The inconsistency alleged in the evidence of the Respondents isminor because the 3rd Appellant himself admitted meeting with the 1st Respondent when she went to the office to complain. The 2nd and 3rd Appellant cannot now turn around and deny that neither of them met with the 1st Respondent when she laid her complaint. The evidence required in proof of a declaration is still the quality expected in a civil trial and not that of a criminal trial. It is simply proof on preponderance of  evidence and that also means one side outweighs the other, see the case of OLISERV LTD V L. A. I. & CO (NIG) LTD (2008) 2 NWLR PT. 1083 where the court per RHODES VIVOUR (JCA) as he then was held thus:

“Preponderance means that the evidence of a party on whom lies the onus of proof is more likely to be true than that of the adverse party. It is used interchangeably with balance of probabilities. See ODOFIN V MOGAJI (1978) 4 S.C. 91; OMORHIRH V ENATEVWERE (1988) 1 NWLR (Pt. 73) 746.
It simply means one side’s position outweighs the other when all admissible evidence before the court is placed on an imaginary scale.”

    I agree with the Appellants that a declaration is not made on admission by the other side but on established facts and upon cogent evidence before the court.  
The duty of evaluating evidence is primarily that of the trial tribunal.  An appellate court can only intervene where the trial judge fails to evaluate the evidence properly, see MR. AUDU OTUKPO v. APA JOHN & ANOR (2012) LPELR – 20619 (SC).   The contention of the Appellants is that Section 305(1) the Investment and Securities Act was discountenanced by the Tribunal. The provision states as follows:
“Where an offence under this Act has been committed by a company, every person who at the time of the offence was committed, was in charge, and was responsible to the company for the conduct of the business of the company, as well as the company, shall be deemed to be guilty of the offence and shall be liable to proceeded against.”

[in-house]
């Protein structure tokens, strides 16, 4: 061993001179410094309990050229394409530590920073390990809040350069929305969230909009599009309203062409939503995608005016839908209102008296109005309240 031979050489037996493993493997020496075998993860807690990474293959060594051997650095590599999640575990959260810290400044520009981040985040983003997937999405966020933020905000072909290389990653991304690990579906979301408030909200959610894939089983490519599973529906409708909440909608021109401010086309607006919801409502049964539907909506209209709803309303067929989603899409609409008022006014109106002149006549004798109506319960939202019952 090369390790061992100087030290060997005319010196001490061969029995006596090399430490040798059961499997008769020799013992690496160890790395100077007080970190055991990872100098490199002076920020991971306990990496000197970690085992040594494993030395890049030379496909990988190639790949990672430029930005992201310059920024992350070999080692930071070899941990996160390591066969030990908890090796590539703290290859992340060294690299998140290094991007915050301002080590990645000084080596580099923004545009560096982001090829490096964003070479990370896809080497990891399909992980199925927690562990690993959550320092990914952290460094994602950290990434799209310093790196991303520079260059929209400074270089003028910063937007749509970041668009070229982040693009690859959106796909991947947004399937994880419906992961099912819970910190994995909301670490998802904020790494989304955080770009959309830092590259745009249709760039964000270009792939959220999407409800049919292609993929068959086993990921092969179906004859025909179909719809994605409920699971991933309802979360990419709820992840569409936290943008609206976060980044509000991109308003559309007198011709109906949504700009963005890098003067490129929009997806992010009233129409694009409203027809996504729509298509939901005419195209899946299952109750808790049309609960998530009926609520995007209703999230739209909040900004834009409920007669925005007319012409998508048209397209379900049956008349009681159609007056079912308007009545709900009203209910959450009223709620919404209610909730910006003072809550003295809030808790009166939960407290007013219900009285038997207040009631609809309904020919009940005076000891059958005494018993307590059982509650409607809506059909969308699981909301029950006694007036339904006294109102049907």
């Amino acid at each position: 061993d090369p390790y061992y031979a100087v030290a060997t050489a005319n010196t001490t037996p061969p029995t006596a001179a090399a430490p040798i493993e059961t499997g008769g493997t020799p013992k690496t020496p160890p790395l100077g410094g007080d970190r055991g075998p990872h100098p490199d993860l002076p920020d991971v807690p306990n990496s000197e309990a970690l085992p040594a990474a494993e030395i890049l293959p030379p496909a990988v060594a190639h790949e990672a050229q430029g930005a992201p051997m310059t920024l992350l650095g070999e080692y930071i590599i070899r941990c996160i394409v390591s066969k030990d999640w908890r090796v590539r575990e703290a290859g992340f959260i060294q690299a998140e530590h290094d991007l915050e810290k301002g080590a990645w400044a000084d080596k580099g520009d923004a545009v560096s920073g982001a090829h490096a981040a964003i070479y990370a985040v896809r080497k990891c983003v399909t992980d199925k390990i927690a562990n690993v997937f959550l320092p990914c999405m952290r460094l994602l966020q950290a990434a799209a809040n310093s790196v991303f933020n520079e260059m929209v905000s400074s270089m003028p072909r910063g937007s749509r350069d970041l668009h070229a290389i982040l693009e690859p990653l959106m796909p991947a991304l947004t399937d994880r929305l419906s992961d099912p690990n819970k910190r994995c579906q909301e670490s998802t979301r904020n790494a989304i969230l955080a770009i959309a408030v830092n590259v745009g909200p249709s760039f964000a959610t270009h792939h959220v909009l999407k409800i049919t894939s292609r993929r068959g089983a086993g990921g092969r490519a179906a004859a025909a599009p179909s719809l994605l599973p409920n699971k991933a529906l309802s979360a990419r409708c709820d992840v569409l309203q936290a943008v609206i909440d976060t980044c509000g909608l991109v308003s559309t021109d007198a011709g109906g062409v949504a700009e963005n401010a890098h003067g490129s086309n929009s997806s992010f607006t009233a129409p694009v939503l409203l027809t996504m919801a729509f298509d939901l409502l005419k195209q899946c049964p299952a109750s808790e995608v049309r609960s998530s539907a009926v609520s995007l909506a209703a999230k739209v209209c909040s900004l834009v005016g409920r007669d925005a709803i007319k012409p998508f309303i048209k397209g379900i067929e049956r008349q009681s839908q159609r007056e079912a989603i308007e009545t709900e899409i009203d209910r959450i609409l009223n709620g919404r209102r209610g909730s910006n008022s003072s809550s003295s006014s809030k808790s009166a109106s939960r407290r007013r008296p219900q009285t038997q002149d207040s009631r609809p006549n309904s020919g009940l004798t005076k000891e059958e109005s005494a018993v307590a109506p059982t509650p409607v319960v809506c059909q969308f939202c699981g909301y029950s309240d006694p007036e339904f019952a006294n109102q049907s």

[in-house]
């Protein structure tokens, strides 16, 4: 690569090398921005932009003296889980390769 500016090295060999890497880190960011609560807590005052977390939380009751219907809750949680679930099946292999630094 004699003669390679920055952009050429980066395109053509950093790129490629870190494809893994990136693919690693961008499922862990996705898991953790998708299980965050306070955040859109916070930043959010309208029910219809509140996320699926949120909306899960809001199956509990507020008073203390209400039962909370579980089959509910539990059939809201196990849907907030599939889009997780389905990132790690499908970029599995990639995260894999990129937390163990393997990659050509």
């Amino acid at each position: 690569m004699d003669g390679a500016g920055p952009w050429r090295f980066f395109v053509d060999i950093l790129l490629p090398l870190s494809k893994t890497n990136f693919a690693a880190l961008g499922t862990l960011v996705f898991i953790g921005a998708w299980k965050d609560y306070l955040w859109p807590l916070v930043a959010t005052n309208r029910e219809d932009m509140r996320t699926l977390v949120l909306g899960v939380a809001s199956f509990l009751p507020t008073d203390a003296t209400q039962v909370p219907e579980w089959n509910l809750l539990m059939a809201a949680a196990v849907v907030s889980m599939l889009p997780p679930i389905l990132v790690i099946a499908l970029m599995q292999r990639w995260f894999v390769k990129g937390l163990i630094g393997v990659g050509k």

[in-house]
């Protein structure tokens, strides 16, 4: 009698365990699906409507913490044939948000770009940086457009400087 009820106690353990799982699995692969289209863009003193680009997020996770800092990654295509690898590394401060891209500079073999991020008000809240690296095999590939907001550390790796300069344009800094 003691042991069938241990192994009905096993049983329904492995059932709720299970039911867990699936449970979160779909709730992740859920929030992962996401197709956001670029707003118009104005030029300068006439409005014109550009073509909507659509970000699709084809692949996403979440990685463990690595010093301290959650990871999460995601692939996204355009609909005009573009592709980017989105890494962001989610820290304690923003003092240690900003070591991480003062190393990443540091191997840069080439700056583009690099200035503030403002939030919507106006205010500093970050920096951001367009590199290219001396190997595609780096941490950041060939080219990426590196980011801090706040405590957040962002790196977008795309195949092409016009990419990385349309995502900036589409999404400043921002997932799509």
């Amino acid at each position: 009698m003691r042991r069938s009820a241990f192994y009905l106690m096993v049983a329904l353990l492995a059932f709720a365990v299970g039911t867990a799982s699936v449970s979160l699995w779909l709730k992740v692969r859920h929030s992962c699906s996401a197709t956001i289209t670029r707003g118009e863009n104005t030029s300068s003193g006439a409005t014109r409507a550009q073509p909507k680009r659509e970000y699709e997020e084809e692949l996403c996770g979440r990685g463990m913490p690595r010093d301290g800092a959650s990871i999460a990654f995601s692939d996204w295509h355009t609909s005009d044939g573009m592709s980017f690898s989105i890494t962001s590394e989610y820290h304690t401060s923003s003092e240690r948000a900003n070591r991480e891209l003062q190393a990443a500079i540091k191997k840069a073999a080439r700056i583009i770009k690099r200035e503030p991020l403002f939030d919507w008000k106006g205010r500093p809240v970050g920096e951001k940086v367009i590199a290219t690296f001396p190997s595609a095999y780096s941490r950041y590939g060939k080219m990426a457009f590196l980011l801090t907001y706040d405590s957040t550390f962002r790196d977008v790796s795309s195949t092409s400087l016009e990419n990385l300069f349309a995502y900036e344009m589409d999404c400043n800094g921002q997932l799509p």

The Appellants had further argued that the 2nd and 3rd Appellants did not sit in a board meeting to agree to the sale of the shares and relied on the case of OLAWEPO V SEC (2011) 16 NWLR (Pt. 1272) 122 at 146. The argument is that the 2nd and 3rd Appellants are not executive directors of the 1st Appellant.  The provisions of Section 305(1) the Investment and Securities Act must be read in conjunction with S. 282 of the Companies and Allied Matters Act (CAMA) which states as follows:
“S. 282(1)    Every director of a company shall exercise the powers and discharge the duties of his office honestly, in good faith and in the best interests of the company, and shall exercise that degree of care, diligence and skill which a reasonably prudent director would exercise in comparable circumstances.
(2)     Failure to take reasonable care in accordance with the provisions of section 282 of this Act shall ground an action for negligence and breach of duty.
(3)    Each director shall be individually responsible for the actions of the board in which he participated, and the absence from the board's deliberations, unless justified, shall not relieve a director of such responsibility.
(4)    The same standard of care in relation to the director's duties to the company shall be required for both executive and non-executive directors:
Provided that additional liability and benefit may arise under the master and servant law in the case of an executive director if there is an express or implied contract to that effect.”

As I had earlier stated, the 2nd and 3rd Appellants cannot distance themselves from activities of the 1st Appellant. Even if they were not responsible for the day to day running of the 1st Appellant, they had failed to exercise that degree of care and diligence which a prudent director ought to have exercised in the circumstances, hence, they have breached the duty of care owed the Respondents.